Will The Chinese Version Of Facebook Block Free Speech?

We spoke recently about the prospect of Facebook coming to China but in a different form. However with China’s strict rules on censorship, it begs the question whether “free speech” will be blocked altogether.

Some reports are saying that China’s version of Google, Baidu has made a deal with Facebook already to make a new social network for Asia. If this does go ahead it will be a disconnected version to ours, with stricter rules. T3 has reported that Adam Conner, a 25-year-old junior lobbyist for the company has said, “Too much free speech is a barrier to the social network’s entry into emergent markets.”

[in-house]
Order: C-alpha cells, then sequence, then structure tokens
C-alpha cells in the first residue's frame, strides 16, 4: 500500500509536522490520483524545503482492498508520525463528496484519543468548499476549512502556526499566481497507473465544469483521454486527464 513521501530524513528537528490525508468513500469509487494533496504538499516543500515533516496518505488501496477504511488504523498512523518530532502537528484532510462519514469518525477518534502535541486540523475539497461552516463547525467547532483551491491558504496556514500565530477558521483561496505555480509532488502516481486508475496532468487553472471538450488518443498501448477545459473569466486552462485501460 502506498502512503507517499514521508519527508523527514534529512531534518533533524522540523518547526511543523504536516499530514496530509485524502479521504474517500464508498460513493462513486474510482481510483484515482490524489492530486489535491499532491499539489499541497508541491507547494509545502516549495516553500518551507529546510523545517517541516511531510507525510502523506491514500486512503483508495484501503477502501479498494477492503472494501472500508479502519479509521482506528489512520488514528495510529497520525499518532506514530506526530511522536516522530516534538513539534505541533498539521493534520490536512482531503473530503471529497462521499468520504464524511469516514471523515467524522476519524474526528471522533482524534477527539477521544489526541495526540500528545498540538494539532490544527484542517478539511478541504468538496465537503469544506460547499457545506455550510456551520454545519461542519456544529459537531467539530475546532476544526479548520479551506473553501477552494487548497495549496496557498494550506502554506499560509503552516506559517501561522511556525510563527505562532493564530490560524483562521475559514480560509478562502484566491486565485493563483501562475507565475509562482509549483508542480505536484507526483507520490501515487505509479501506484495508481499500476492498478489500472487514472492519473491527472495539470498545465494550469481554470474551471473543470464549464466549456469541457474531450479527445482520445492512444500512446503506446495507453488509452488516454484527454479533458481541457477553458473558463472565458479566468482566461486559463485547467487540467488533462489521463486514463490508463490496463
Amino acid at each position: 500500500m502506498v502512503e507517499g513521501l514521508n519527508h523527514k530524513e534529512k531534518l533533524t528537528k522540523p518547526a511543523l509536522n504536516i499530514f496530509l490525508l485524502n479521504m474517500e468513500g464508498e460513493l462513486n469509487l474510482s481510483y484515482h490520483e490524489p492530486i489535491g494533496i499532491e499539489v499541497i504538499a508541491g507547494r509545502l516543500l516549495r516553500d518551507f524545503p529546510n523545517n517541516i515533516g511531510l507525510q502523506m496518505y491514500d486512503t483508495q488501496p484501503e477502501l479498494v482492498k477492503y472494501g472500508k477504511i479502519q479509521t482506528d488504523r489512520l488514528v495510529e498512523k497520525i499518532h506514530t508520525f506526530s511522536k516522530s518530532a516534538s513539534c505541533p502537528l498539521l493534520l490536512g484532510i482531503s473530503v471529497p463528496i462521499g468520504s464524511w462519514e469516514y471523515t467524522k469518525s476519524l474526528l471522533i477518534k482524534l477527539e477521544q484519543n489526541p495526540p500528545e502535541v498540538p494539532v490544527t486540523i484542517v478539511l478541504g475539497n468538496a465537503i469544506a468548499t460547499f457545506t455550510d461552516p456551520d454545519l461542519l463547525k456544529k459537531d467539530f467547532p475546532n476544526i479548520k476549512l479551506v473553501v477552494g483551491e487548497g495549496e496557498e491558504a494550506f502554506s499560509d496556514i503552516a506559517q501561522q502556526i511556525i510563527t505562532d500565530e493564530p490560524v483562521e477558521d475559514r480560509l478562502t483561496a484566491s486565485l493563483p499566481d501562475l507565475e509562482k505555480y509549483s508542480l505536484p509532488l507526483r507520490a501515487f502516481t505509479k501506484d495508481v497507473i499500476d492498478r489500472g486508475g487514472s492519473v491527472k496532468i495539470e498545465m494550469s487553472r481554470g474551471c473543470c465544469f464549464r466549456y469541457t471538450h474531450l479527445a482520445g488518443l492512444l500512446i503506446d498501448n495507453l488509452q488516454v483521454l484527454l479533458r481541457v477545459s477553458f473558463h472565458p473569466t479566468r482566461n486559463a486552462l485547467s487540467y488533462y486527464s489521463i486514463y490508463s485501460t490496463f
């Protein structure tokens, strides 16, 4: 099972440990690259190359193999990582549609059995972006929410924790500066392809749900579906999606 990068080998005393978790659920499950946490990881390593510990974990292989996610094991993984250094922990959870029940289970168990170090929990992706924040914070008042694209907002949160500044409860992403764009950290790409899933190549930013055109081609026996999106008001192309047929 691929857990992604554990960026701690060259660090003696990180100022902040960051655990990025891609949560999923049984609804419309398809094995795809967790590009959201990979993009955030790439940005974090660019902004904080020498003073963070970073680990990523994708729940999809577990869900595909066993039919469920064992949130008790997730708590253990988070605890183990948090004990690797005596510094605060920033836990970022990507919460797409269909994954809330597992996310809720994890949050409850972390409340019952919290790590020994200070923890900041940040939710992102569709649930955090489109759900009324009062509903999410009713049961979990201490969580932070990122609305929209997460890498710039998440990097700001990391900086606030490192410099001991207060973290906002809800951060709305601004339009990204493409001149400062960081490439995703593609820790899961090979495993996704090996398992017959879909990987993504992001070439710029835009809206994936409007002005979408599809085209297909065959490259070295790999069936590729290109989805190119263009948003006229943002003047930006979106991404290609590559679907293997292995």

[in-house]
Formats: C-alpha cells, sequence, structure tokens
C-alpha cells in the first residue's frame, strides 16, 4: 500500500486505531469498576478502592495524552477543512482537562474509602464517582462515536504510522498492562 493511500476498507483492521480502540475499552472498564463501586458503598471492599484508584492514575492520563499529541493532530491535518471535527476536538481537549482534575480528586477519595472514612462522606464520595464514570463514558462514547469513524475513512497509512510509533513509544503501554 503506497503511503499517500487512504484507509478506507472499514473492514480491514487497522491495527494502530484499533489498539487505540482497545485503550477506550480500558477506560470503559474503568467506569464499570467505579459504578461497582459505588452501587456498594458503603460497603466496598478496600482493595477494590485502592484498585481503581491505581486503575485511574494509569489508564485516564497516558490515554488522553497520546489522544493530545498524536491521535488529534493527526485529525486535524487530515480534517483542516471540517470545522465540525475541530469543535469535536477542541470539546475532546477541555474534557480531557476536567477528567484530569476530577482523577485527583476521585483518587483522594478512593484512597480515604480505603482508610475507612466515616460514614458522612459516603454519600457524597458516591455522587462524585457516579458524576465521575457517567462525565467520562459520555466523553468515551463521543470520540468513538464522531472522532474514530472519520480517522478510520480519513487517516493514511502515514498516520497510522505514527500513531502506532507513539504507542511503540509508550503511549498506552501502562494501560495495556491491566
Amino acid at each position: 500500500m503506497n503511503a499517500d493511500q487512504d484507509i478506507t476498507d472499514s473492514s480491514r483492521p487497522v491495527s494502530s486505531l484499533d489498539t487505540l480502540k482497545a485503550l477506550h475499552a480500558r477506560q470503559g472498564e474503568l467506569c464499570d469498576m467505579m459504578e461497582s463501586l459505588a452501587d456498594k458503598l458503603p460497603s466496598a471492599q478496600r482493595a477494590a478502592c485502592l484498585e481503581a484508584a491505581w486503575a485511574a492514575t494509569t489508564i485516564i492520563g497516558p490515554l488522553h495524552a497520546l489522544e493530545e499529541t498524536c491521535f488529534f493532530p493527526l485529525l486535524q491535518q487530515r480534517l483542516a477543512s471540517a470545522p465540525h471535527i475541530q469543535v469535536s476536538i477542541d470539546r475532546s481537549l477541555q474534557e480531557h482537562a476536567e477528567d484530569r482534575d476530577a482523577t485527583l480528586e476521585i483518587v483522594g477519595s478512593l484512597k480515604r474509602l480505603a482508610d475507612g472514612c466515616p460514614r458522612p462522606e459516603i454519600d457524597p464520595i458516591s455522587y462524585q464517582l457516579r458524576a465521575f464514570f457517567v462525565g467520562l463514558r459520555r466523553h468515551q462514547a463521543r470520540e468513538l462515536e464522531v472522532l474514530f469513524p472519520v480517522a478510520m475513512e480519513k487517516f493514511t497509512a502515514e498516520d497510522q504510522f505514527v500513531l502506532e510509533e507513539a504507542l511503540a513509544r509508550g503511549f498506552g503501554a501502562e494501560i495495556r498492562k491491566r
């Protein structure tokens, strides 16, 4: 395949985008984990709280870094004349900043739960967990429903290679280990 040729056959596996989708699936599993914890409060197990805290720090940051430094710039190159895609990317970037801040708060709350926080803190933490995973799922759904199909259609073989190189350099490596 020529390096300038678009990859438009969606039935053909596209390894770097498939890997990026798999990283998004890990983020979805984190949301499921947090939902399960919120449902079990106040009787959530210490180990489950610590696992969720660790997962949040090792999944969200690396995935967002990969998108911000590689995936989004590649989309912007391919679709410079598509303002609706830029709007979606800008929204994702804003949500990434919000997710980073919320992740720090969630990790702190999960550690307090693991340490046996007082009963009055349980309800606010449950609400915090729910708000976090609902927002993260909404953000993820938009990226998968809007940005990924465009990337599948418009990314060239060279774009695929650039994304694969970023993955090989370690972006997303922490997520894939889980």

Conner went on to say, “Maybe we will block content in some countries, but not others.” China has already blocked nationals from using Facebook, as they fear that uprisings similar to those in the Libya will occur. The Chinese government has already angered citizens by blocking Gmail and trying to cover it up by putting Google at fault.

More fuel has been added to the Chinese Facebook fire, as Mark Zuckerberg travelled to China earlier this year to meet with Baidu’s CEO Robin Li. Rumours also materialised from a series of tweets from Hu Yanping, the founder of the Data Centre of the China Internet more commonly known as DCCI. According to Yanping, Facebook has already signed an official contract to create said social network in China. If there is no free speech allowed on social networks, are they even worth having?